Rise in hospital readmissions is cue for fresh concern over discharges

    Emergency hospital readmissions of older people have risen as
    delayed discharge rates have fallen, raising concerns some patients
    are being discharged too quickly.

    The Healthcare Commission’s annual State of Healthcare
    Report
    finds that while the proportion of delayed discharges
    among over-75s almost halved between September 2001 and March 2003
    from 12 to 6.5 per cent, the proportion needing emergency
    readmission within 28 days rose from 7.1 to 8.2 per cent over the
    same period.

    “Older people must not be rushed back into independent living
    before they are ready,” the report warns. “If they are, there may
    be a greater risk they will quickly need to be readmitted to
    hospital. There is some evidence that this may be happening with
    increasing frequency.”

    The figures follow earlier concerns that pressure on health and
    social services departments to free up beds quicker could encourage
    doctors to discharge patients from hospital before they are fully
    ready.

    Under the government’s delayed discharge reimbursement system,
    which came into force in January, social services departments can
    now be fined £100 a day (£120 in London and the south
    east) for any patient not given a care package within three days of
    discharge notification.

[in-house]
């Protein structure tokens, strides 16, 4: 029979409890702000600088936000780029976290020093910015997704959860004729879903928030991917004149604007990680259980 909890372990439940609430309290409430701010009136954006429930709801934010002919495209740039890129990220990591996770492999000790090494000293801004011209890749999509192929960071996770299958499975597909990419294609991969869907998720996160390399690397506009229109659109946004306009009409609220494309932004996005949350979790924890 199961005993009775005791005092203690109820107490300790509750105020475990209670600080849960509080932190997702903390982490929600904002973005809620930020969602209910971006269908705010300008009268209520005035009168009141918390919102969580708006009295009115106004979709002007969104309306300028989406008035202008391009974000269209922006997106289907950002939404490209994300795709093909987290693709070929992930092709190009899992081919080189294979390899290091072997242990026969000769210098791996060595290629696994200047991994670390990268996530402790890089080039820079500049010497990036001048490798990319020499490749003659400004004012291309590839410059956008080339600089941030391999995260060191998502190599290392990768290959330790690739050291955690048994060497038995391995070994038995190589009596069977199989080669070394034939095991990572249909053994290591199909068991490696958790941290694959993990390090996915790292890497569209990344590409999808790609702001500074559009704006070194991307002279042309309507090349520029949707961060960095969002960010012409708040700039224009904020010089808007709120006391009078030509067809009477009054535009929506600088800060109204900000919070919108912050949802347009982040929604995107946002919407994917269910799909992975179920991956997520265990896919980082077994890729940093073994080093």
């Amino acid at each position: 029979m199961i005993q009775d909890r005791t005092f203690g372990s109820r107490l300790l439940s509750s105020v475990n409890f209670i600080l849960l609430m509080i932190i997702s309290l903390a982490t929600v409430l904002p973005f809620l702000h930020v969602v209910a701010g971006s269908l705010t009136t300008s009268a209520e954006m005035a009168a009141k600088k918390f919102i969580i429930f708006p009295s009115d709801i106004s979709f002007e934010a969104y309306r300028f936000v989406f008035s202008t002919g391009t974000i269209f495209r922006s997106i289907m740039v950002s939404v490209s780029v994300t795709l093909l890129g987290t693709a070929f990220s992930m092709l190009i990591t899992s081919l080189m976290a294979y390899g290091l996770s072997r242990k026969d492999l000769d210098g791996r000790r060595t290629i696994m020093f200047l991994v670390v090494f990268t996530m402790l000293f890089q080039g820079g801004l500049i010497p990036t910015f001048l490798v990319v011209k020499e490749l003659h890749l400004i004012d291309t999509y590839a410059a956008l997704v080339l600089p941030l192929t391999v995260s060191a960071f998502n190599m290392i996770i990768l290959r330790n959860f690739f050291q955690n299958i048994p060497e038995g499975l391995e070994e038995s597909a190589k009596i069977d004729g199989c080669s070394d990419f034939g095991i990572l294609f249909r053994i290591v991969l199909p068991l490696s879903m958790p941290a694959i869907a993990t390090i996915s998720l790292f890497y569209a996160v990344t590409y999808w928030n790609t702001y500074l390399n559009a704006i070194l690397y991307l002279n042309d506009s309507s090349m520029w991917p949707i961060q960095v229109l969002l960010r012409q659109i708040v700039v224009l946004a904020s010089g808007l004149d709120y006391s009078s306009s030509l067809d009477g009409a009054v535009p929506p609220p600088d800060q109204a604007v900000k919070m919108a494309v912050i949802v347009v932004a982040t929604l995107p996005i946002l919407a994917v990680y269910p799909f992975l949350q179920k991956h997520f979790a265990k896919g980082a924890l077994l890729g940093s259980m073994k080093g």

The report reveals that the percentage of patients aged over 75
    whose discharge was delayed in each of the 28 strategic health
    authorities varied from 3.2 to 15.4 per cent in England in the year
    to March 2003. The highest rates were in southern English counties
    such as Hampshire, Surrey and Sussex, where high property prices
    squeeze out residential care, the report states.

    Hospital staff should discuss home care arrangements with older
    patients before discharging them, adds the report, highlighting
    that this did not happen in almost a quarter of cases.

    The report also says there is evidence to suggest a reduction in
    age discrimination within the NHS, with the number of operations
    performed on over-75s on the rise.

    It criticises NHS trusts for failing to provide dedicated
    facilities for treating children – one in four do not – and cites
    evidence of children as young as 12 being detained on adult
    psychiatric wards.

    Meanwhile, the report is also concerned that black people are four
    times more likely to be detained under the Mental Health Act 1983
    than their white counterparts.

    – State of Healthcare Report from www.healthcarecommission.org.uk

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